Cite this article
Pick a style below, and copy the text for your bibliography.

MLA

Chicago

APA
"Polyhedrons." Mathematics. . Encyclopedia.com. 24 May. 2018 <http://www.encyclopedia.com>.
"Polyhedrons." Mathematics. . Encyclopedia.com. (May 24, 2018). http://www.encyclopedia.com/education/newswireswhitepapersandbooks/polyhedrons
"Polyhedrons." Mathematics. . Retrieved May 24, 2018 from Encyclopedia.com: http://www.encyclopedia.com/education/newswireswhitepapersandbooks/polyhedrons
Citation styles
Encyclopedia.com gives you the ability to cite reference entries and articles according to common styles from the Modern Language Association (MLA), The Chicago Manual of Style, and the American Psychological Association (APA).
Within the “Cite this article” tool, pick a style to see how all available information looks when formatted according to that style. Then, copy and paste the text into your bibliography or works cited list.
Because each style has its own formatting nuances that evolve over time and not all information is available for every reference entry or article, Encyclopedia.com cannot guarantee each citation it generates. Therefore, it’s best to use Encyclopedia.com citations as a starting point before checking the style against your school or publication’s requirements and the mostrecent information available at these sites:
Modern Language Association
The Chicago Manual of Style
http://www.chicagomanualofstyle.org/tools_citationguide.html
American Psychological Association
Notes:
 Most online reference entries and articles do not have page numbers. Therefore, that information is unavailable for most Encyclopedia.com content. However, the date of retrieval is often important. Refer to each style’s convention regarding the best way to format page numbers and retrieval dates.
 In addition to the MLA, Chicago, and APA styles, your school, university, publication, or institution may have its own requirements for citations. Therefore, be sure to refer to those guidelines when editing your bibliography or works cited list.
polyhedron
polyhedron (pŏl´ēhē´drən), closed solid bounded by plane faces; each face of a polyhedron is a polygon. A cube is a polyhedron bounded by six polygons (in this case squares) meeting at right angles. Although regular polygons are possible for any number of sides, there are only five possible regular polyhedrons, having congruent faces, each a regular polygon and meeting at equal angles. The five regular polyhedrons are also known as the Platonic solids, although they were known to the Greeks before the time of Plato. They are the tetrahedron, bounded by four equilateral triangles; the hexahedron, or cube, bounded by six squares; the octahedron, bounded by eight equilateral triangles; the dodecahedron, bounded by twelve regular pentagons; and the icosahedron, bounded by twenty equilateral triangles. The 18thcentury Swiss mathematician Leonhard Euler showed that for any simple polyhedron, i.e., a polyhedron containing no holes, the sum of the number of vertices V and the number of faces F is equal to the number of edges E plus 2, or V+F=E+2.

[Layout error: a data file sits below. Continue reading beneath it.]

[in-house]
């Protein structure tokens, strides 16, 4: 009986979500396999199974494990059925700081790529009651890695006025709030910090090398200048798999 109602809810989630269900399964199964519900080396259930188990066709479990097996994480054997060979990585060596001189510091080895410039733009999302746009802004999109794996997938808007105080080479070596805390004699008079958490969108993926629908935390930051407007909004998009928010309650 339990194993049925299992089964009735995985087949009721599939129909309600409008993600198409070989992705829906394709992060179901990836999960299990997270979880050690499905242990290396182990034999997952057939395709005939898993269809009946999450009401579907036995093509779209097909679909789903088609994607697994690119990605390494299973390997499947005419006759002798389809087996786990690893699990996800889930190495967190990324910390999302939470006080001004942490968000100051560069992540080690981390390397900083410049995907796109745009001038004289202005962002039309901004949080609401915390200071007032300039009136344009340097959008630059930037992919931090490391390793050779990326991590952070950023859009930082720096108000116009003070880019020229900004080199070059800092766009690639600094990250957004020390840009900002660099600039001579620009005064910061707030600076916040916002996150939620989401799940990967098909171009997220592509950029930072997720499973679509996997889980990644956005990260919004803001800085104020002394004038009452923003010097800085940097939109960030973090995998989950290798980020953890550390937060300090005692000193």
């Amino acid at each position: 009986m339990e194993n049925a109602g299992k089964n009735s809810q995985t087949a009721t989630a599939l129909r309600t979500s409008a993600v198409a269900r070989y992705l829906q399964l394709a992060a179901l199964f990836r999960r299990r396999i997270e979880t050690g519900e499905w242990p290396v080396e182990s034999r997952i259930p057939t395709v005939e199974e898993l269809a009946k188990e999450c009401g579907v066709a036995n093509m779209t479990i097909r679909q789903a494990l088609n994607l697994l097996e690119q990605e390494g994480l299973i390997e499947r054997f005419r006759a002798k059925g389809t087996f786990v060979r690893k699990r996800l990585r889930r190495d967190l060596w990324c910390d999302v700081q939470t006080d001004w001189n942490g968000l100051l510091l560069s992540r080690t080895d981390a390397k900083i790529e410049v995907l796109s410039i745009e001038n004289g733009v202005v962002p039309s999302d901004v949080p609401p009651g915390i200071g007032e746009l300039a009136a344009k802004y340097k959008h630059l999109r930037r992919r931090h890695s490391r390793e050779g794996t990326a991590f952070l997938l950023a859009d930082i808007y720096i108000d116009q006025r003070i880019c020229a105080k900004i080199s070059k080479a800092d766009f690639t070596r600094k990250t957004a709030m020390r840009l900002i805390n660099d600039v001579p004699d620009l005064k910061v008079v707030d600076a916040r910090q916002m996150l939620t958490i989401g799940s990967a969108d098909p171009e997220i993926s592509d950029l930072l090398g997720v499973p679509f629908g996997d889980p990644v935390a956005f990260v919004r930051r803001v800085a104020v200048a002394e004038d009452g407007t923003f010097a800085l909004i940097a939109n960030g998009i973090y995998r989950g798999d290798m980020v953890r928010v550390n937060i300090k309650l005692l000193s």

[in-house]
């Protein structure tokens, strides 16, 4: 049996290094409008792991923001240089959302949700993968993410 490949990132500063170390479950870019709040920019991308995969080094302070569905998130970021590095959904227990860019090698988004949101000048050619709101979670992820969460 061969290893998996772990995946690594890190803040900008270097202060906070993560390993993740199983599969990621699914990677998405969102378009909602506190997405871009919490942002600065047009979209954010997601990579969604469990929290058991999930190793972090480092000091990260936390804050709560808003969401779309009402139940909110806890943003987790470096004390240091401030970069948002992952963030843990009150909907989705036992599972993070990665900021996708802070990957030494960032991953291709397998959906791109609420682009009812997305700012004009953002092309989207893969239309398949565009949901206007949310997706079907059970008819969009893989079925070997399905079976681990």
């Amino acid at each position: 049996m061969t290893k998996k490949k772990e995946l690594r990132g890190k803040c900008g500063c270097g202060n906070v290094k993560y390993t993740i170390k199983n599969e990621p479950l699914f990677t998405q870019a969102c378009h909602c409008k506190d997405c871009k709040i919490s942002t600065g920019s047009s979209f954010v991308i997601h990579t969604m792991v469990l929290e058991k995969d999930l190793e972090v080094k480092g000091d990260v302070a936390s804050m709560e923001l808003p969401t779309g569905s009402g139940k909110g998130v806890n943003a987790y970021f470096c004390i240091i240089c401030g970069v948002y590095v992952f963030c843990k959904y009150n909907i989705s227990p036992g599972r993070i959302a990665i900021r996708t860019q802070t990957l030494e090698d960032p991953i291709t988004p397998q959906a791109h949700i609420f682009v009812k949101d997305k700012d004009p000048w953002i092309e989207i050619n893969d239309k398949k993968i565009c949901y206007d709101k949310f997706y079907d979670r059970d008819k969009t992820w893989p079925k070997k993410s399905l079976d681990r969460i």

Cite this article
Pick a style below, and copy the text for your bibliography.

MLA

Chicago

APA
"polyhedron." The Columbia Encyclopedia, 6th ed.. . Encyclopedia.com. 24 May. 2018 <http://www.encyclopedia.com>.
"polyhedron." The Columbia Encyclopedia, 6th ed.. . Encyclopedia.com. (May 24, 2018). http://www.encyclopedia.com/reference/encyclopediasalmanacstranscriptsandmaps/polyhedron
"polyhedron." The Columbia Encyclopedia, 6th ed.. . Retrieved May 24, 2018 from Encyclopedia.com: http://www.encyclopedia.com/reference/encyclopediasalmanacstranscriptsandmaps/polyhedron
Citation styles
Encyclopedia.com gives you the ability to cite reference entries and articles according to common styles from the Modern Language Association (MLA), The Chicago Manual of Style, and the American Psychological Association (APA).
Within the “Cite this article” tool, pick a style to see how all available information looks when formatted according to that style. Then, copy and paste the text into your bibliography or works cited list.